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Something’s Rotten in the State of
By Andrew Haley

Book Review:
Lunar Park

Bret Easton Ellis
320 pages
$25.00 hardcover

In Bret Easton Ellis’s new novel Lunar Park, a world-famous author, as infamous for his drug-fueled public decomposition as for the decapitations and orgies depicted in his books, tries to settle down in suburbia with his beautiful wife and her adolescent kids. The
fictional author is named Bret Easton Ellis, and like the Bret Easton Ellis of this world, his celebrity and liberty are the byproducts of a literary career that gave the world Less Than Zero, The Rules of Attraction, American Psycho and Glamorama.

As in this world, these novels are raging, parodic diatribes against the materialism and superficiality of contemporary America, particularly the contemporary America of A-list celebrities and power mongers.

Ellis’s novels pulse with a demonic energy as their narratives string together cokefueled homoerotic orgies, cannibalism, pornographic underage sex, rape, drug addiction and wanton dismemberment into a body of work as indignant and self-righteous as it is glaringly, shiningly Pop. While these novels, especially the 1991 Psycho, incited an uproar from horrified reviewers in both this world and the world of Lunar Park, they are vindicated because they stem from the same spring as Flowers of Evil and the work of Goya. They are furious indictments of the Reagan ’80s and the Prozac-addled, Sex in the City ’90s. Patrick Bateman, the title character of American Psycho, is not Bret Easton Elli He is, we learn in Lunar Park, his father.

Lunar Park takes Ellis’s metropolis out of his writing. Gone are the trendy clubs, the soundproofed penthouse apartments, the steaming nocturnal streets swarming with prostitutes and other invisibles peddling their victimhood at cut rates. Instead, we have Ellsinore Lane, a quiet street of identical McMansions in an unnamed state near Manhattan. The name is not coincidence. As in Hamlet, this Ellsinore is a dead zone trapped between the worlds of the living and the dead, the fictional and the real, the mad and the sane. As in Hamlet, and made famous by Joyce, this Ellsinore becomes the setting for the maddening, soul-wringing transformation of son to father, father to son and author to character. What happens, Lunar Park asks, when you wake up one morning in suburbia and realize you are turning into your father, and your father is Patrick Bateman?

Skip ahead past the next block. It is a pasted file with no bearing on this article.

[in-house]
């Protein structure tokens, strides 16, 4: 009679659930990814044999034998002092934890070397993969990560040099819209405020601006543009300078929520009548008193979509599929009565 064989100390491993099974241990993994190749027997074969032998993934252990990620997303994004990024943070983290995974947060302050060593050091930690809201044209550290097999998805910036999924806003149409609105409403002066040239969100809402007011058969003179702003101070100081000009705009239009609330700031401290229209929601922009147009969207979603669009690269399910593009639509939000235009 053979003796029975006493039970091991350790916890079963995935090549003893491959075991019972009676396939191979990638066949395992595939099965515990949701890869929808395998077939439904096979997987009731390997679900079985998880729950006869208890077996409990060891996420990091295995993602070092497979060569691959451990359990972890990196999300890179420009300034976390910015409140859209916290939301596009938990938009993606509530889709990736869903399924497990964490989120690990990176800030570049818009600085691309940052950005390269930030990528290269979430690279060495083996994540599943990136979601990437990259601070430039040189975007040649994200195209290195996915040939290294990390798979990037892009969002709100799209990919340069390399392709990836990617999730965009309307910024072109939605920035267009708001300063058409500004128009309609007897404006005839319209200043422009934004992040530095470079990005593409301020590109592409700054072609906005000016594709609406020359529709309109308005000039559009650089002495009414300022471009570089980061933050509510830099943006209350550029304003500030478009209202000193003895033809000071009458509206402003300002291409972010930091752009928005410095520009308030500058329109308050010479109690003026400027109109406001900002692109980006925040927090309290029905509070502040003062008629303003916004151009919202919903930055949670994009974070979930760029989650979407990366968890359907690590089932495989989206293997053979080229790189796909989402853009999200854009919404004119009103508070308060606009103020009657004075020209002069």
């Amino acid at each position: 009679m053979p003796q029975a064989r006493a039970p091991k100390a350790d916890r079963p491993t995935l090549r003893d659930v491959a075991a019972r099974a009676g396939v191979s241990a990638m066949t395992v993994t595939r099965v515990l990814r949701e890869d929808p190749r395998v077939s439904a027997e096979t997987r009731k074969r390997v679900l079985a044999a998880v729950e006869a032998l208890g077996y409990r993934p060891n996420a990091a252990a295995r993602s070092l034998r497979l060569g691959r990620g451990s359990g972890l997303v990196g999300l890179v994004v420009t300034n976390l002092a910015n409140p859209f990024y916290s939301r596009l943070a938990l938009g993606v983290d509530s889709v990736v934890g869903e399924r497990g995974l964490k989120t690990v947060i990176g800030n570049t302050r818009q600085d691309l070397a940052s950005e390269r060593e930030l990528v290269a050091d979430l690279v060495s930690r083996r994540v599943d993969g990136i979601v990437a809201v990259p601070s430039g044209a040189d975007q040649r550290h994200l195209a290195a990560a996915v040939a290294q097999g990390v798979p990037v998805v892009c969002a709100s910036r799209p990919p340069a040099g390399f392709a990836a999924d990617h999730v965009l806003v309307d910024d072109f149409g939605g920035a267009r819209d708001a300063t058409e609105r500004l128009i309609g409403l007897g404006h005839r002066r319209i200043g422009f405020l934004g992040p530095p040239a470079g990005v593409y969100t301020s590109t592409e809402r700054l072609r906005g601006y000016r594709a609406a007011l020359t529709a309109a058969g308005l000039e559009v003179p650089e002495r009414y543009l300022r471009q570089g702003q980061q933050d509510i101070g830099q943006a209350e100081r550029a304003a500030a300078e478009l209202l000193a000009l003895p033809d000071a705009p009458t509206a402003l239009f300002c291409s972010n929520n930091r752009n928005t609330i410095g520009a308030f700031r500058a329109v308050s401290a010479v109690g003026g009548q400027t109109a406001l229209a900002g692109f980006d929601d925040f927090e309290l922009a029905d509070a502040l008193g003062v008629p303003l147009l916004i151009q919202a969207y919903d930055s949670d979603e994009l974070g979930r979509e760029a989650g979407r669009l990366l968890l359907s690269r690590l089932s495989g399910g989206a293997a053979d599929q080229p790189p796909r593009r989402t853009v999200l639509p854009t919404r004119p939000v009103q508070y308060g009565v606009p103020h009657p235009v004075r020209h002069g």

Ellis fans will find the same graphic, mind-bending meta-fiction in Lunar Park that they found in American Psycho and Glamorama. As in those books, the narrator of Lunar Park is on the brink, constantly ingesting cocaine and Klonopin to get back to normal. Madness and fury express themselves through Ellis’s trademark horror: a raven-shaped doll that eviscerates the neighborhood animals, a giraffe that gets hit by lightening, a house that begins organically sloughing off its surfaces to reveal another house beneath it, complete with green shag carpet growing out of the floor.

The venomous parody of the American rich comes through with its portraits of druggedout school kids raised in an over-protective dystopia of neurosis and self-loathing.

But there is something about the suburban setting that keeps knocking Lunar Park back into camp. When Ellis put a butcher knife in the hands of a Wall Street success story, and turned the glamorous world of the rich and famous into a slaughterhouse, he was carving new ground. But in putting the monstrous and demonic in suburbia, Ellis is re-treading The Amityville Horror, Poltergeist and half a dozen other films made two decades ago. Where horror was an artistic vehicle in Ellis’s last two novels, here it feels like Hollywood trope.

Lunar Park is a good book. But reading it, I got the sense that Ellis was resting on his laurels. It lacks the maniacal, sardonic energy of his previous two novels, but its ending blows Glamorama’s out of the water. Its last two pages, about a son burying his father and an author moving on, may be Ellis’s finest writing yet.

andrew [at]


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